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Appeals court finds for insurer in worker’s comp case where victim’s mother died

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The mother of an injured worker whose estate claims she died due to emotional distress caused by an insurer’s handling of her son’s case cannot directly sue the insurer before exhausting the regulatory process, the Indiana Court of Appeals ruled Friday.

In Amerisafe Risk Services, Inc., and Leerae Riggs v. The Estate of Hazel D. Wadsack, deceased, by Ronald J. Wadsack as Personal Rep., and Ronald J. Wadsack, individually, 88A01-1204-CT-144, the trial court without explanation denied Amerisafe’s motion to dismiss. The estate claimed that Hazel Wadsack died as a result of emotional distress at the handling of her son’s worker’s compensation claim. Matthew Wadsack had been severely shocked and burned while working for Mills Tree Service and was in a coma for some time.

“The Wadsacks argue that the Worker’s Compensation Board … does not have jurisdiction because their claims are not on behalf of Matthew, or based directly on his injuries, but instead are based on the handling of Matthew’s claims. We disagree,” Chief Judge Margret Robb wrote for the unanimous panel.

The judges ruled that I.C. 22-3-2-6.2 extends to personal representatives and next of kin. “While the Wadsacks may not have a claim for benefits pending themselves, the Board nonetheless has jurisdiction over their suit, which is a derivative of Matthew’s claim for benefits,” Robb wrote.

The court also rejected the Wadsacks’ argument that a requirement to have their case heard by the board deprived them of the open courts provision of articles 1 and 12 of the Indiana Constitution. It noted the Wadsacks would have access to court to challenge an adverse ruling from the Worker’s Compensation Board, and the panel also agreed with Amerisafe that direct suits against third-party insurers are generally not allowed in Indiana.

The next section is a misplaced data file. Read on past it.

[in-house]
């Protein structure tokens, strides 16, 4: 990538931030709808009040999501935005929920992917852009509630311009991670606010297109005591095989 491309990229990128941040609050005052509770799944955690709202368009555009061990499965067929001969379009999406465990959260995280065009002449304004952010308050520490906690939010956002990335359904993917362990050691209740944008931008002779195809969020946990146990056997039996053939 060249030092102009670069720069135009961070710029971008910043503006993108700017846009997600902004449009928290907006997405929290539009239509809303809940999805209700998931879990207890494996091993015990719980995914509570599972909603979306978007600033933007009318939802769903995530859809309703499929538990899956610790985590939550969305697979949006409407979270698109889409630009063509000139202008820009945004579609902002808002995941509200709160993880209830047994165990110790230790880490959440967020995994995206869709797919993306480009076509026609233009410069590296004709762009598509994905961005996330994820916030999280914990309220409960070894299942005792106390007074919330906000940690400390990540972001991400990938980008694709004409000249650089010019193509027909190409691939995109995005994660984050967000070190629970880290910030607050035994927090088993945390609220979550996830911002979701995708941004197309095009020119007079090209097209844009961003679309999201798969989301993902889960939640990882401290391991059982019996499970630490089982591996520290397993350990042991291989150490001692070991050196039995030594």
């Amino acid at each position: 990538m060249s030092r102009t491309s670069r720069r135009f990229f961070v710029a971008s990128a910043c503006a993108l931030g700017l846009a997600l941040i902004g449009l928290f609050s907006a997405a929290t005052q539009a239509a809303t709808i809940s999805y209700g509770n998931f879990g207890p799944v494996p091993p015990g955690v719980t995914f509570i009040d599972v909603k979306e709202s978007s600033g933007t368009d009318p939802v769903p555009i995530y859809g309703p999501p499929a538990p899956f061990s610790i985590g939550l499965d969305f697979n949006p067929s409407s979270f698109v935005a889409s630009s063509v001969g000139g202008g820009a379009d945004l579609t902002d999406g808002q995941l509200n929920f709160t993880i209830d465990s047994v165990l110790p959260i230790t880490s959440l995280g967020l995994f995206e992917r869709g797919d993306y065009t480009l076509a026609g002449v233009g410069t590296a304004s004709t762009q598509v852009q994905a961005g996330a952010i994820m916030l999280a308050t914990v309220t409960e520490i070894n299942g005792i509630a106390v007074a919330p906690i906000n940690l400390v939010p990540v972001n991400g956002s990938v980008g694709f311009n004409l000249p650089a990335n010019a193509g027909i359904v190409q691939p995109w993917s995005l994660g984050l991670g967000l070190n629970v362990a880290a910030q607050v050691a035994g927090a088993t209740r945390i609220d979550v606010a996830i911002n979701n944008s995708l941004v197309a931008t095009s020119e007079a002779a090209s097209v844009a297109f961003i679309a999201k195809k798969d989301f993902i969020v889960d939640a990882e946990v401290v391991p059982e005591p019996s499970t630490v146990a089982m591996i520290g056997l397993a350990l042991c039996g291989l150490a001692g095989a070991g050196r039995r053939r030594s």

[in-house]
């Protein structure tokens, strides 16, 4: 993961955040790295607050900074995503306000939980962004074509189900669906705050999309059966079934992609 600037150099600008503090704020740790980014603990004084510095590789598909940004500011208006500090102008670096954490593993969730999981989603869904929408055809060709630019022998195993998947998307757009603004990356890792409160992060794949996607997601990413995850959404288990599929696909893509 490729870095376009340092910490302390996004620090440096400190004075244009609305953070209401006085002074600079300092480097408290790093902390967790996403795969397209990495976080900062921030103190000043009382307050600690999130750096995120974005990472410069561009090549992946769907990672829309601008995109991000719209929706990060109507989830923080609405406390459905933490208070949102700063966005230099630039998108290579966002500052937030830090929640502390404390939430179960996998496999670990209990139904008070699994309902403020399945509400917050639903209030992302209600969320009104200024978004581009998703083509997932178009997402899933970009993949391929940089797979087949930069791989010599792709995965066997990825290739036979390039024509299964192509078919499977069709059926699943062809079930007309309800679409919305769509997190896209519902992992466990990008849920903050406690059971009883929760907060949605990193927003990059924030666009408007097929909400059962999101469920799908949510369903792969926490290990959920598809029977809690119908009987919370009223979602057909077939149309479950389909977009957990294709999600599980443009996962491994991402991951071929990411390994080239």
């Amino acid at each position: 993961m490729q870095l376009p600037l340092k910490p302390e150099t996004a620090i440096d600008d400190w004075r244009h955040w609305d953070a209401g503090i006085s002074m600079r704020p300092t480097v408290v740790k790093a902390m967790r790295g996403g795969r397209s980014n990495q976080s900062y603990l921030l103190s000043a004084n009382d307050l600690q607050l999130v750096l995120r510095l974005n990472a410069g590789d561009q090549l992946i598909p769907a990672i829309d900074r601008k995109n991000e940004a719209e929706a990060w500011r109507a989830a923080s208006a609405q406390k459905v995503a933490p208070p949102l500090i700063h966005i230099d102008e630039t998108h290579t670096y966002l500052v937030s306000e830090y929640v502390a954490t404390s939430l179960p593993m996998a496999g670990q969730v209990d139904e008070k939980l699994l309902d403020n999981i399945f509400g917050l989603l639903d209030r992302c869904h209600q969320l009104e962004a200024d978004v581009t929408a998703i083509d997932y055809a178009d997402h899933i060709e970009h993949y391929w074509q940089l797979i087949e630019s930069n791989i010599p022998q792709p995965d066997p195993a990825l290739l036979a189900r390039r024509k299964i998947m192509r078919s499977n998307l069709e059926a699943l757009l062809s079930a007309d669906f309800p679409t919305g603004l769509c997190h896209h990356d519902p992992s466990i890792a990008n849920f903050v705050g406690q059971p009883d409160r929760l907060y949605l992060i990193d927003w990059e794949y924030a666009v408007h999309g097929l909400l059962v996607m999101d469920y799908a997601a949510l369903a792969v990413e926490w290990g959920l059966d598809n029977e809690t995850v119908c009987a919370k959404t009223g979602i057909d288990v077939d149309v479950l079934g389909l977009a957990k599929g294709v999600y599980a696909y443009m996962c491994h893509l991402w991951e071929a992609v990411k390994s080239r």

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  1. Such things are no more elections than those in the late, unlamented Soviet Union.

  2. It appears the police and prosecutors are allowed to change the rules halfway through the game to suit themselves. I am surprised that the congress has not yet eliminated the right to a trial in cases involving any type of forensic evidence. That would suit their foolish law and order police state views. I say we eliminate the statute of limitations for crimes committed by members of congress and other government employees. Of course they would never do that. They are all corrupt cowards!!!

  3. Poor Judge Brown probably thought that by slavishly serving the godz of the age her violations of 18th century concepts like due process and the rule of law would be overlooked. Mayhaps she was merely a Judge ahead of her time?

  4. in a lawyer discipline case Judge Brown, now removed, was presiding over a hearing about a lawyer accused of the supposedly heinous ethical violation of saying the words "Illegal immigrant." (IN re Barker) http://www.in.gov/judiciary/files/order-discipline-2013-55S00-1008-DI-429.pdf .... I wonder if when we compare the egregious violations of due process by Judge Brown, to her chiding of another lawyer for politically incorrectness, if there are any conclusions to be drawn about what kind of person, what kind of judge, what kind of apparatchik, is busy implementing the agenda of political correctness and making off-limits legit advocacy about an adverse party in a suit whose illegal alien status is relevant? I am just asking the question, the reader can make own conclsuion. Oh wait-- did I use the wrong adjective-- let me rephrase that, um undocumented alien?

  5. of course the bigger questions of whether or not the people want to pay for ANY bussing is off limits, due to the Supreme Court protecting the people from DEMOCRACY. Several decades hence from desegregation and bussing plans and we STILL need to be taking all this taxpayer money to combat mostly-imagined "discrimination" in the most obviously failed social program of the postwar period.

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